Archive - Jul 22, 2012
Running for State Representative, I get a lot of candidate questionnaires. I try to respond to the ones that are most in line with my own political views and are most likely to help me out in my quest to represent the people of Woodbridge, Orange and Derby. Others are for organizations that I generally support, but not strongly, and I don't expect their support to help me out.
At the same time, I get questionnaires from organizations that I have significant disagreements with. In the efforts to make my views known, I'm going to respond to some of these questions here.
The first questionnaire that I received that really doesn't fit with my views is the National Right to Work Committee. It was sent to me from Springfield, Virginia, and I don't know people in the district that are involved with the committee. The closest I've found for connections between this organization and the people of Connecticut is funding it has received from the Walton Foundation. I know a lot of people who shop at Walmarts. I'm not sure that Walmarts, or other corporate sponsors of this organization, are really support the sort of rights to work that I envision.
Their first question is, "Will you support enactment of a state right to work law by the Connecticut General Assembly?" Well, is that a law about a right to work for a fair salary? The right to work in a safe work environment? Because those are the sorts of 'right to work' that I support.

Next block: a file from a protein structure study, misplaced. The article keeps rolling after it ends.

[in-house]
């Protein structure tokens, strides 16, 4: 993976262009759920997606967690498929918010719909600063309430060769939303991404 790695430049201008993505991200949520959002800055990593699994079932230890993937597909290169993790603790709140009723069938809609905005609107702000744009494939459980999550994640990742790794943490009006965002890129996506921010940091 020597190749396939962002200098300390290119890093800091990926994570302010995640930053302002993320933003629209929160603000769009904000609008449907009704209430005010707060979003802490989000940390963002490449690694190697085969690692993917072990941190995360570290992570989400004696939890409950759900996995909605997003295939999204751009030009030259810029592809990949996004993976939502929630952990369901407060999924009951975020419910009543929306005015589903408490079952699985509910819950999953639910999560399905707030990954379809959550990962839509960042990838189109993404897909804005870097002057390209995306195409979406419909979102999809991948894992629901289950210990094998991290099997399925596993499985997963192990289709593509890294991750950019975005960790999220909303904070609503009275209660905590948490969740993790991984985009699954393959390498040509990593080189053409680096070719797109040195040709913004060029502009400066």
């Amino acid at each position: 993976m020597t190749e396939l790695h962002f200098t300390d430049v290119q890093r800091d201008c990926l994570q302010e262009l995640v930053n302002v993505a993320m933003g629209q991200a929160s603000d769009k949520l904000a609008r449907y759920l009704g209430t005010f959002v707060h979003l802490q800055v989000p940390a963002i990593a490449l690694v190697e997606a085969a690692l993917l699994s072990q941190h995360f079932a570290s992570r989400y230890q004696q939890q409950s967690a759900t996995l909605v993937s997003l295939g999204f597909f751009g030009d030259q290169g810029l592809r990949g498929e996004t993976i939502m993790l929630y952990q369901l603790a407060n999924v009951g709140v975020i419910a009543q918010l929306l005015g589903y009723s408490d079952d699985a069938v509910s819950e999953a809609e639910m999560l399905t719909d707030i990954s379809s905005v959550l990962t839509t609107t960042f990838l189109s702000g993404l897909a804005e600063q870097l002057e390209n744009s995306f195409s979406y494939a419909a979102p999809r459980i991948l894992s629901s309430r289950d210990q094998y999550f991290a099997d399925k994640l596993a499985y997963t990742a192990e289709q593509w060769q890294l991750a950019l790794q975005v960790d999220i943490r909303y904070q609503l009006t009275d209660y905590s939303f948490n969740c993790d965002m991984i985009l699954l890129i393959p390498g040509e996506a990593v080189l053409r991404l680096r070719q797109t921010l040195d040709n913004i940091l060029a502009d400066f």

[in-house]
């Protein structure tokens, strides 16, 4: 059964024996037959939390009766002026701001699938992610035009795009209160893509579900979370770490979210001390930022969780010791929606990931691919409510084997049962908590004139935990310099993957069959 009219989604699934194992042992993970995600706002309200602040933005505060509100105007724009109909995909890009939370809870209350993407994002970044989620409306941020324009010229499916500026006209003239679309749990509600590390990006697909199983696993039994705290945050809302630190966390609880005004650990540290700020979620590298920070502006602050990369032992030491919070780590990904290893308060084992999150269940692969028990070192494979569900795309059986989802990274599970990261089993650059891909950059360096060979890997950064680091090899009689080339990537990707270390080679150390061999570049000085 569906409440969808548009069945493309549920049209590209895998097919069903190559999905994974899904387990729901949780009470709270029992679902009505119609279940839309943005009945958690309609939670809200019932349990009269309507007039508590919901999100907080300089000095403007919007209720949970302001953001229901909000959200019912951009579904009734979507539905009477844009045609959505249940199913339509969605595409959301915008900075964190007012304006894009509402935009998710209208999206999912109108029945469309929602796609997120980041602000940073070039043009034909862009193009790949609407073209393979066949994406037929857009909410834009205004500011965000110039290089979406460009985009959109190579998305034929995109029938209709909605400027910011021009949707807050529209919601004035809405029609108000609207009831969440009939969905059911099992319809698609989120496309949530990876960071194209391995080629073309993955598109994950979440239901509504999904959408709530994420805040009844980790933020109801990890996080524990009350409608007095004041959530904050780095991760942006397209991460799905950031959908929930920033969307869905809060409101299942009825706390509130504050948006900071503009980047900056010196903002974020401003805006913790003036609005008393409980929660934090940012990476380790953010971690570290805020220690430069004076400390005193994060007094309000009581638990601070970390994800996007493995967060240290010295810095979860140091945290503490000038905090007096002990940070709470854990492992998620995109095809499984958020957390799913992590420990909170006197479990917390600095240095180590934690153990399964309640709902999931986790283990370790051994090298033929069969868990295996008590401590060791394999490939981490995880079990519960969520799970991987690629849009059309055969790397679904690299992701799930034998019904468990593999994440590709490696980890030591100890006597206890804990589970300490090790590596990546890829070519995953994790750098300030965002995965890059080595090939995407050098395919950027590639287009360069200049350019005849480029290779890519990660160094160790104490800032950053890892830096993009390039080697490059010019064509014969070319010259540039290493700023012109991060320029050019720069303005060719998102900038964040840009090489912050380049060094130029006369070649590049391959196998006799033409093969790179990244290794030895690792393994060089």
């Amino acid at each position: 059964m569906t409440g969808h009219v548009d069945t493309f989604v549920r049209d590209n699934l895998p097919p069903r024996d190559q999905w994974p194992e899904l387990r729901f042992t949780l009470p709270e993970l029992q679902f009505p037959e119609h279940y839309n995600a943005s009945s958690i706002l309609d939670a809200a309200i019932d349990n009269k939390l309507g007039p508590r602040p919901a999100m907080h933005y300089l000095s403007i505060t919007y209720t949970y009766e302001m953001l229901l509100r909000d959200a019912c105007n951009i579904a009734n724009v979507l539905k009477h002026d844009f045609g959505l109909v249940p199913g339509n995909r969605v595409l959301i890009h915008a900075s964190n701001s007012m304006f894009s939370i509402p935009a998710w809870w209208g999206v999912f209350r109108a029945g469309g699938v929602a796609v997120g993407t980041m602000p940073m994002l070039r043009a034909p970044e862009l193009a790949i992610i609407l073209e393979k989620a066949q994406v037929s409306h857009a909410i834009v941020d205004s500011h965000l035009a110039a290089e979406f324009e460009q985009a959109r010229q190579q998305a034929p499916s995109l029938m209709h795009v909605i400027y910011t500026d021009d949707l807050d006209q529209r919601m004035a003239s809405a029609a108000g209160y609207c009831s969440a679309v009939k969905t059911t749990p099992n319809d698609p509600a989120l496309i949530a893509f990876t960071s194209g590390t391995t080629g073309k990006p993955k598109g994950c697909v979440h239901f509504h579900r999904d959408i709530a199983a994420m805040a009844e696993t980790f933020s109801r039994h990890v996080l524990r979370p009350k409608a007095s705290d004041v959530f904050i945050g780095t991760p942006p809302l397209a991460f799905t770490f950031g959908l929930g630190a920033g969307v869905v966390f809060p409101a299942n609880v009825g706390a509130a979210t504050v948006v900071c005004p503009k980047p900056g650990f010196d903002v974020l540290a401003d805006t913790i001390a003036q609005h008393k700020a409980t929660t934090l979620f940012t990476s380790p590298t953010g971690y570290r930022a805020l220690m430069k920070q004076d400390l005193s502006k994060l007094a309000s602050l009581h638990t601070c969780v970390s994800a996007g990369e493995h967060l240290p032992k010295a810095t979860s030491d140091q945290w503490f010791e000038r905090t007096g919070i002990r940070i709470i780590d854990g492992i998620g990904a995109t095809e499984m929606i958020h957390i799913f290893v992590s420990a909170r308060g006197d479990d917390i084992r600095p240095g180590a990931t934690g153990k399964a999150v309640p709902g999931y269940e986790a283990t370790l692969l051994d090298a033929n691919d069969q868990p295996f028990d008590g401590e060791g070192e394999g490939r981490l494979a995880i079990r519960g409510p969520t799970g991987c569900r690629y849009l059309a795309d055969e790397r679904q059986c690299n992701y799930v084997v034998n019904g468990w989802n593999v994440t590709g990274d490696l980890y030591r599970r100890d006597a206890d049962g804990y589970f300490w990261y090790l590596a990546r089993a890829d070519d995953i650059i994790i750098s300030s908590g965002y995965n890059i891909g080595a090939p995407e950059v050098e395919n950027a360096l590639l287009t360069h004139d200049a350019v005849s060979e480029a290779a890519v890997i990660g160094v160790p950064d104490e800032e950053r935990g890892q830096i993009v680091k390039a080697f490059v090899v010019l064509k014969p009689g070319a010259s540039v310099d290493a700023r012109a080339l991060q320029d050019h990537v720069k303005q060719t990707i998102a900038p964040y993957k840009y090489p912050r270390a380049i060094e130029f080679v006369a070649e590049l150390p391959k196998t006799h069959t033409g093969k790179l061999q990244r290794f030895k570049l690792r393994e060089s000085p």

The second question is "Will you support legislation that ends monopoly bargaining over government employees by union officials?" My response is that I will seek to uphold the constitution, including "the right of the people peaceably to assemble, and to petition the Government for a redress of grievances." I view public worker unions as an important method for people to peaceably assemble and petition the Government for a redress of grievances. I suspect my answers would not win me the endorsement of this organization.
The second questionnaire that I received that I'm also declining to respond to is rom the "Connecticut Campaign for Liberty". Their return address is Port Byron, IL. However, their website lists a Springfield, VA address as a contact. According to Wikipedia, "Ron Paul founded the Campaign for Liberty with a portion of the over $4.7 million left from his presidential campaign, and it is also currently funded through donations by both mail and the internet."
I know that there are some Ron Paul supporters in Connecticut, so this organization would probably be more significant than the Right to Work Committee. The first two questions they about opposing a National ID as well as opposing the use of unmanned devices by law enforcement officials are interesting questions, and I believe we could have interesting discussions about this. However, their next two questions probably rule out their support of me. No, I will not support a "Constitutional Carry" bill that would allow any law-abiding citizen to carry a firearm concealed without a permit. In theory, I can see why people want this, but the problem is the moment that a person transitions from being law-abiding to being a front page mass murderer.